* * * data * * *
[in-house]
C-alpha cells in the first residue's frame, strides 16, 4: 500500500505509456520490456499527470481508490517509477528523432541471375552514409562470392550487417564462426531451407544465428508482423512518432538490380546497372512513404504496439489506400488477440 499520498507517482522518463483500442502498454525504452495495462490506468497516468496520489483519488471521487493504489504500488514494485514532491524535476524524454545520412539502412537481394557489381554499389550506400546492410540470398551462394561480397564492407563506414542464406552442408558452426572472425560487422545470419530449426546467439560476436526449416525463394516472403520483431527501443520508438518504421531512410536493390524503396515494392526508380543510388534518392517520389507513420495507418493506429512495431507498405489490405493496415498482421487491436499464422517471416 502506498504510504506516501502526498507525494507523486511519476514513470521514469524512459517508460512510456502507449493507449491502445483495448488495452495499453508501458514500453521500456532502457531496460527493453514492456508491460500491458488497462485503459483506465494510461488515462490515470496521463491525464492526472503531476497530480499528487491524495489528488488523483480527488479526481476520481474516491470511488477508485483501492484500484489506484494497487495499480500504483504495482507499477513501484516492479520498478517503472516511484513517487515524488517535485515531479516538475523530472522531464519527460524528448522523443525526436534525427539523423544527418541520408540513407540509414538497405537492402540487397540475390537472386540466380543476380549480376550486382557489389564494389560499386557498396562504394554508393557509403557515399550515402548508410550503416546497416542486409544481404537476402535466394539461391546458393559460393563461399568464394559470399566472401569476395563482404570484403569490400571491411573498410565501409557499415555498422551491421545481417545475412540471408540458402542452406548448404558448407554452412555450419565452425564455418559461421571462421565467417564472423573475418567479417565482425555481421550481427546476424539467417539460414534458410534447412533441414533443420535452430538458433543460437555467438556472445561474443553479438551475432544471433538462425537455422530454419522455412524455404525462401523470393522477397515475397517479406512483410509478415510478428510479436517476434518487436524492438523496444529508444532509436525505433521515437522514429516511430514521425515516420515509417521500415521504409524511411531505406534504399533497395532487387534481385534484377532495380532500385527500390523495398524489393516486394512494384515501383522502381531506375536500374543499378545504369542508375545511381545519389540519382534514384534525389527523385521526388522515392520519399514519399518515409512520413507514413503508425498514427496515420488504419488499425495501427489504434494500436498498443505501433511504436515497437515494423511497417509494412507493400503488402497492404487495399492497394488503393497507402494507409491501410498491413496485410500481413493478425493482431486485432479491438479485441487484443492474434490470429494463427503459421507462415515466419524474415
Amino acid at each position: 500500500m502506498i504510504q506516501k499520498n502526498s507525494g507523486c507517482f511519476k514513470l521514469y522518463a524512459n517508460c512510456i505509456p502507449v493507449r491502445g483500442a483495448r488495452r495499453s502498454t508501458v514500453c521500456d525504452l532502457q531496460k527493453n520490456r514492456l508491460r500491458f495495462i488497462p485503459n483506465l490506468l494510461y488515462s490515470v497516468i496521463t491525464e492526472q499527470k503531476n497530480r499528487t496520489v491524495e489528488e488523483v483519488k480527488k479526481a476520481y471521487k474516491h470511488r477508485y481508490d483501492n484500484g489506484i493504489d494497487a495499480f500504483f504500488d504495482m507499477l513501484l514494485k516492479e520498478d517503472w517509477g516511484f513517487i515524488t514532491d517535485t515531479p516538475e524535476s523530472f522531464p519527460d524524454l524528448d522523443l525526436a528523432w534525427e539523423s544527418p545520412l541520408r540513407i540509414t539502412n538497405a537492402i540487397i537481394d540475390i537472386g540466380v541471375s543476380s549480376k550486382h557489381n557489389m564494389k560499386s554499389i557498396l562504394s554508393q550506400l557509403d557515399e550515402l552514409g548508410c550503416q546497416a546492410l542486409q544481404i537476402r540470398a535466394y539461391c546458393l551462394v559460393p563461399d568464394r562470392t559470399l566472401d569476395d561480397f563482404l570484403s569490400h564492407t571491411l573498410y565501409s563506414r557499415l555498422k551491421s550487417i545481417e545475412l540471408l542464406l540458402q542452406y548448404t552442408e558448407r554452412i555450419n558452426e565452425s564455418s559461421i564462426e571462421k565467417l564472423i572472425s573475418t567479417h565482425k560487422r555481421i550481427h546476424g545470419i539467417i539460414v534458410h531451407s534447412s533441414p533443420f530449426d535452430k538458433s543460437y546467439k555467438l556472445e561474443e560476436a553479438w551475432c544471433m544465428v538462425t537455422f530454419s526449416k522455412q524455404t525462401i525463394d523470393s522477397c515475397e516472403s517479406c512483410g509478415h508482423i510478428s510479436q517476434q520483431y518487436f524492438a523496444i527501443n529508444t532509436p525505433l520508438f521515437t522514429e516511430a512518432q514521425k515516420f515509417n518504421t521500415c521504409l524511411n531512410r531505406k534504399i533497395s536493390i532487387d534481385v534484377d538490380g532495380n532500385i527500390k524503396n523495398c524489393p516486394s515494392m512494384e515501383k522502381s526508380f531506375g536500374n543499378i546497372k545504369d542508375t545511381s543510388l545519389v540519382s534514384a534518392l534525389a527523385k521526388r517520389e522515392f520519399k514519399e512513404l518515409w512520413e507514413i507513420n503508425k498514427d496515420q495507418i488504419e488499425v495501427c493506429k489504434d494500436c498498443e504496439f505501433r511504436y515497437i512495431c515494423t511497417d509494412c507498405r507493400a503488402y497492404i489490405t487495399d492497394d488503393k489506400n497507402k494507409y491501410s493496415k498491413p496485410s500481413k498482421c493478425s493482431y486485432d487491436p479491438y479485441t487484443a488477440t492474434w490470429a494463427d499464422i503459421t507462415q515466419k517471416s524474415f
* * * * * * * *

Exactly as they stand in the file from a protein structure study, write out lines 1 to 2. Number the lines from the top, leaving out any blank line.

[in-house]
C-alpha cells in the first residue's frame, strides 16, 4: 500500500505509456520490456499527470481508490517509477528523432541471375552514409562470392550487417564462426531451407544465428508482423512518432538490380546497372512513404504496439489506400488477440 499520498507517482522518463483500442502498454525504452495495462490506468497516468496520489483519488471521487493504489504500488514494485514532491524535476524524454545520412539502412537481394557489381554499389550506400546492410540470398551462394561480397564492407563506414542464406552442408558452426572472425560487422545470419530449426546467439560476436526449416525463394516472403520483431527501443520508438518504421531512410536493390524503396515494392526508380543510388534518392517520389507513420495507418493506429512495431507498405489490405493496415498482421487491436499464422517471416 502506498504510504506516501502526498507525494507523486511519476514513470521514469524512459517508460512510456502507449493507449491502445483495448488495452495499453508501458514500453521500456532502457531496460527493453514492456508491460500491458488497462485503459483506465494510461488515462490515470496521463491525464492526472503531476497530480499528487491524495489528488488523483480527488479526481476520481474516491470511488477508485483501492484500484489506484494497487495499480500504483504495482507499477513501484516492479520498478517503472516511484513517487515524488517535485515531479516538475523530472522531464519527460524528448522523443525526436534525427539523423544527418541520408540513407540509414538497405537492402540487397540475390537472386540466380543476380549480376550486382557489389564494389560499386557498396562504394554508393557509403557515399550515402548508410550503416546497416542486409544481404537476402535466394539461391546458393559460393563461399568464394559470399566472401569476395563482404570484403569490400571491411573498410565501409557499415555498422551491421545481417545475412540471408540458402542452406548448404558448407554452412555450419565452425564455418559461421571462421565467417564472423573475418567479417565482425555481421550481427546476424539467417539460414534458410534447412533441414533443420535452430538458433543460437555467438556472445561474443553479438551475432544471433538462425537455422530454419522455412524455404525462401523470393522477397515475397517479406512483410509478415510478428510479436517476434518487436524492438523496444529508444532509436525505433521515437522514429516511430514521425515516420515509417521500415521504409524511411531505406534504399533497395532487387534481385534484377532495380532500385527500390523495398524489393516486394512494384515501383522502381531506375536500374543499378545504369542508375545511381545519389540519382534514384534525389527523385521526388522515392520519399514519399518515409512520413507514413503508425498514427496515420488504419488499425495501427489504434494500436498498443505501433511504436515497437515494423511497417509494412507493400503488402497492404487495399492497394488503393497507402494507409491501410498491413496485410500481413493478425493482431486485432479491438479485441487484443492474434490470429494463427503459421507462415515466419524474415